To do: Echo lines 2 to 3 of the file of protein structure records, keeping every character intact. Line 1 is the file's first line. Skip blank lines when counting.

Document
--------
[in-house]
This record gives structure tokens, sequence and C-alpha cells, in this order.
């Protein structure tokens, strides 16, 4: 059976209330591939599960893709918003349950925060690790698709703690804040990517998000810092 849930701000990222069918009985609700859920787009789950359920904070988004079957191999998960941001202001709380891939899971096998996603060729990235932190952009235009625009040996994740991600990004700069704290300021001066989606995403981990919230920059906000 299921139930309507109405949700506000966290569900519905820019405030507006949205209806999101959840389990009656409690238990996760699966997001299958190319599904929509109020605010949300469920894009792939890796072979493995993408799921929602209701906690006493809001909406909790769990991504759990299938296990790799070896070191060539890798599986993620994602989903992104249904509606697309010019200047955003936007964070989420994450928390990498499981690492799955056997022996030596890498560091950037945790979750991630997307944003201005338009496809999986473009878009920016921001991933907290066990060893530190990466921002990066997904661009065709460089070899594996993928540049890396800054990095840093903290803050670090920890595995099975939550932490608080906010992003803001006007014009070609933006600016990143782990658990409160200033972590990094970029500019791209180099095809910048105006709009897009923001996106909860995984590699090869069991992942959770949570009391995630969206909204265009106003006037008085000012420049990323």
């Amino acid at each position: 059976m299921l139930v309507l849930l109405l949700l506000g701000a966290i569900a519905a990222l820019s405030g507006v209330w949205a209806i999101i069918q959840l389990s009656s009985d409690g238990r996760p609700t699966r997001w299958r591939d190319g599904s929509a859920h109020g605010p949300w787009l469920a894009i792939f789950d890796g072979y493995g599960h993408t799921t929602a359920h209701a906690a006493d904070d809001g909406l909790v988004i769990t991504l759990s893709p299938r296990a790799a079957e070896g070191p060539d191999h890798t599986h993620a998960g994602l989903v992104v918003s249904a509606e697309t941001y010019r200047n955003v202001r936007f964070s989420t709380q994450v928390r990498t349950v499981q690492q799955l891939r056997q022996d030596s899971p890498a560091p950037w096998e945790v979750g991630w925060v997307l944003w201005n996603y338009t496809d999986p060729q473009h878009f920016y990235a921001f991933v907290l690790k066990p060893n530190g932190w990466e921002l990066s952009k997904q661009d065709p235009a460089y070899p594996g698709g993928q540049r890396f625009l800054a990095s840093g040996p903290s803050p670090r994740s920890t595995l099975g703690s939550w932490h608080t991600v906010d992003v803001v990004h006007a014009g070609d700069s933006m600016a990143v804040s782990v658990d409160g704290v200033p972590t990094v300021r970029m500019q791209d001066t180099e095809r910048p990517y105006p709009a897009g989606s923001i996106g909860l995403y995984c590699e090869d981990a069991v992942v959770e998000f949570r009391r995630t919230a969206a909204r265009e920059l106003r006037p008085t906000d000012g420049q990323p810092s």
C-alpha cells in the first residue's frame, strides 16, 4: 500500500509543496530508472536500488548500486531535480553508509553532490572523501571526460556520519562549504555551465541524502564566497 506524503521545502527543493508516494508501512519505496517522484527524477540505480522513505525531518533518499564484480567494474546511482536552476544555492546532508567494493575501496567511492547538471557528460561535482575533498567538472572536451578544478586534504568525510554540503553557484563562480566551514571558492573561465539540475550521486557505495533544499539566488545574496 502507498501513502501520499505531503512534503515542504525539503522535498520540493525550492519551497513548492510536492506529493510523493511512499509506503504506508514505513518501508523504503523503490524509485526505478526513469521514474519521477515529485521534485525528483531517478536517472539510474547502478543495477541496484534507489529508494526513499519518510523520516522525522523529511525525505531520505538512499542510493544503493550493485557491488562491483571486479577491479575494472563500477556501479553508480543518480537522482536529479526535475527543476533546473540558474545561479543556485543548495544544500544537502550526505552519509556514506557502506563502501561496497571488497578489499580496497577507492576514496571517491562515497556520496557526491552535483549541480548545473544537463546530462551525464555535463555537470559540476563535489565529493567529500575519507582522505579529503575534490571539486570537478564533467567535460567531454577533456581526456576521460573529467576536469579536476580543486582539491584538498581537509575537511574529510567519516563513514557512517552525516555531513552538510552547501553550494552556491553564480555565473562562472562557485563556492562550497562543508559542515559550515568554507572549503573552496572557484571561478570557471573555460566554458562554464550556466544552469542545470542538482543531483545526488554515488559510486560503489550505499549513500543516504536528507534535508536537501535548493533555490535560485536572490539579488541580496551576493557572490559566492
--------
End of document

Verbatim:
This record gives structure tokens, sequence and C-alpha cells, in this order.
């Protein structure tokens, strides 16, 4: 059976209330591939599960893709918003349950925060690790698709703690804040990517998000810092 849930701000990222069918009985609700859920787009789950359920904070988004079957191999998960941001202001709380891939899971096998996603060729990235932190952009235009625009040996994740991600990004700069704290300021001066989606995403981990919230920059906000 299921139930309507109405949700506000966290569900519905820019405030507006949205209806999101959840389990009656409690238990996760699966997001299958190319599904929509109020605010949300469920894009792939890796072979493995993408799921929602209701906690006493809001909406909790769990991504759990299938296990790799070896070191060539890798599986993620994602989903992104249904509606697309010019200047955003936007964070989420994450928390990498499981690492799955056997022996030596890498560091950037945790979750991630997307944003201005338009496809999986473009878009920016921001991933907290066990060893530190990466921002990066997904661009065709460089070899594996993928540049890396800054990095840093903290803050670090920890595995099975939550932490608080906010992003803001006007014009070609933006600016990143782990658990409160200033972590990094970029500019791209180099095809910048105006709009897009923001996106909860995984590699090869069991992942959770949570009391995630969206909204265009106003006037008085000012420049990323």